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I've noticed that Donald Trump will often cite the current value of stock market indices, the current unemployment rate, the current number of people working in the US, and even the current GDP value, as indications of his performance.

I assumed that the current values of these economic metrics aren't relevant when judging a president; rather the amount that a president grows these values should be what is used. However, even news outlets that are normally critical of Trump seem to praise him for being president when these metrics have record high values. For example, he seems to draw praise when the Dow Jones index hits a record high, even though he hasn't grown the Dow by anywhere close to what many of his predecessors (including his immediate predecessor) have.

Can anyone shed light on what I'm missing here?

  • This seems more like an economics question than a politics one. You might be interested: economics.stackexchange.com/questions/29149/… – Allure Nov 26 at 22:35
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    I have removed those attempts of answering your own question. One of those paragraphs was the cause of question closure and they do not belong there anyway (answers are used for that). The question might need some citations, but one more knowledgeable in US politics might decide if this is required (maybe most of what is there is almost common knowledge). – Alexei Dec 2 at 5:53
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    Could you cite the statement that Obama grew the Stock Market better than Trump? As a rule, the Stock Market indexes are one small part in the overall assessment of the Presedent's financial policies and in a broader scope, Trump does have better numbers than Obama (the unemployment and jobs created numbers are far and away better for Trump than Obama's). – hszmv Dec 2 at 15:27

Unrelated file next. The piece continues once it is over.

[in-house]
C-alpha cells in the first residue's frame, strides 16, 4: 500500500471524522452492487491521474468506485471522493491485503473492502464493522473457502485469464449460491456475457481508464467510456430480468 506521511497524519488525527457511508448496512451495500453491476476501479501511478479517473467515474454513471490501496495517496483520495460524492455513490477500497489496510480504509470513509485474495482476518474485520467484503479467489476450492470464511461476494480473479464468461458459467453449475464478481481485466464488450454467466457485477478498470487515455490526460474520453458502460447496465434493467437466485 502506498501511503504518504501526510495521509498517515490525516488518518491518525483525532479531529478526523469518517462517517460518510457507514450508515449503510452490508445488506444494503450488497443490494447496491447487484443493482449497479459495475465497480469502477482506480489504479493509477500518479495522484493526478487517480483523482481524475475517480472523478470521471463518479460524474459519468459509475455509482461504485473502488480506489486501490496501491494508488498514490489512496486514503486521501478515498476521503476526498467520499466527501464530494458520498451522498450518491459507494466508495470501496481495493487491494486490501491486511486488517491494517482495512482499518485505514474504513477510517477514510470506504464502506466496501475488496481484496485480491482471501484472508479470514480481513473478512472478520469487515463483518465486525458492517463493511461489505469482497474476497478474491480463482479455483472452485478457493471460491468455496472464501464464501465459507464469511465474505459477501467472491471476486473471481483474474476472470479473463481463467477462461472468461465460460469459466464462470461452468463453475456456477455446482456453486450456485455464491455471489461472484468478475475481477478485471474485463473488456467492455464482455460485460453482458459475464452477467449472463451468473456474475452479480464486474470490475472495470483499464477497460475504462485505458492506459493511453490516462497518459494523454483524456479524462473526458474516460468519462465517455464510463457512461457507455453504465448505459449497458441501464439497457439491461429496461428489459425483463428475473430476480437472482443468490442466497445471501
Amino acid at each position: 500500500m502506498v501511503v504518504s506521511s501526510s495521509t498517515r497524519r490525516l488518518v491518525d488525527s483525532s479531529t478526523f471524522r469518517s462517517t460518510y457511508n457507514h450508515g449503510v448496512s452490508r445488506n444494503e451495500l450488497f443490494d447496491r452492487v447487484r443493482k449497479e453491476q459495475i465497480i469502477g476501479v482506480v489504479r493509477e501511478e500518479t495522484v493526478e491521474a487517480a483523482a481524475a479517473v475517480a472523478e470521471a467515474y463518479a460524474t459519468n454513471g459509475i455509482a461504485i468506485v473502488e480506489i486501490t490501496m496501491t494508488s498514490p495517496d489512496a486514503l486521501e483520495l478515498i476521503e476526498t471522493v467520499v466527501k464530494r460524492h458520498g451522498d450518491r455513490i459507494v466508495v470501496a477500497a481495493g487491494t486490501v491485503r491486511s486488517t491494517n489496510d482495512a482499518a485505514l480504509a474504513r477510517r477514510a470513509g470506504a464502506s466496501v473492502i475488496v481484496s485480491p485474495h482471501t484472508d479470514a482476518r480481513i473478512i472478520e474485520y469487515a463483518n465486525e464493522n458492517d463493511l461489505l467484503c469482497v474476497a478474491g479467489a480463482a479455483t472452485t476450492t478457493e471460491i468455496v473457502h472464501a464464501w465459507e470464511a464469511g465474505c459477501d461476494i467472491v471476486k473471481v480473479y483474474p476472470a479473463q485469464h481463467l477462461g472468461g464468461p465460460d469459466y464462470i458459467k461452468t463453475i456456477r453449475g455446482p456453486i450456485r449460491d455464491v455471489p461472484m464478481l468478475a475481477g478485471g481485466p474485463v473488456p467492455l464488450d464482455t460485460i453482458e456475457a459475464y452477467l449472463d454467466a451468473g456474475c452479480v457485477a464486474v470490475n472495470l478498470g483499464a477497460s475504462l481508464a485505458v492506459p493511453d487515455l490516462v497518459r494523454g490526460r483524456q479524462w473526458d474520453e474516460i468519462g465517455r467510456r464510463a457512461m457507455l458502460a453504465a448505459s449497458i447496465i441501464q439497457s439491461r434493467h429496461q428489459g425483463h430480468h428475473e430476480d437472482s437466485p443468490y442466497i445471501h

• @hszmv When do you start attributing numbers to the sitting president? Sure they will have some impact once they are sworn in but there will still be a larger impact from the polices of the previous president until the newly elected president and congress can start implementing their plan. The state of the economy was in when the president took control should also be considered as it is easier to show better gains from an improving one rather than one that started off really bad as was the case when Obama took office. Trump getting handed an good one really helped him. – Joe W Dec 2 at 16:28
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    @hszmv - of course a president who inherits a record-setting job creating economy is going to have better starting numbers than the person who built it to that point, starting in a deep, deep economic crater. If you look at Trump's first two and a half years vs. the two and a half years before he took over, his numbers are worse. FYI - Dow Jones when Obama took office = 7550. When Trump took office, 19,827. December 2, 2011 for Obama, Dow Jones was at 159% of what it was when he took over. Trump, 140%. But those numbers can be sliced many different ways (raw number of points instead of %) – PoloHoleSet Dec 2 at 16:55
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It's easy points. The dark secret every president will agree upon but never say is that the President of the United States actually has very little in the way of policy tools at his disposal to really affect the outcome of the Economy one way or another during his time in office. To be sure some policies do lead to all the bad words associated with economic downturns, but if you look at charts of the stock market over the entire history of the United States, the downward trends tend to be very small compared to the upward trends and every period of a drop has ended with markets in a higher place post recovery.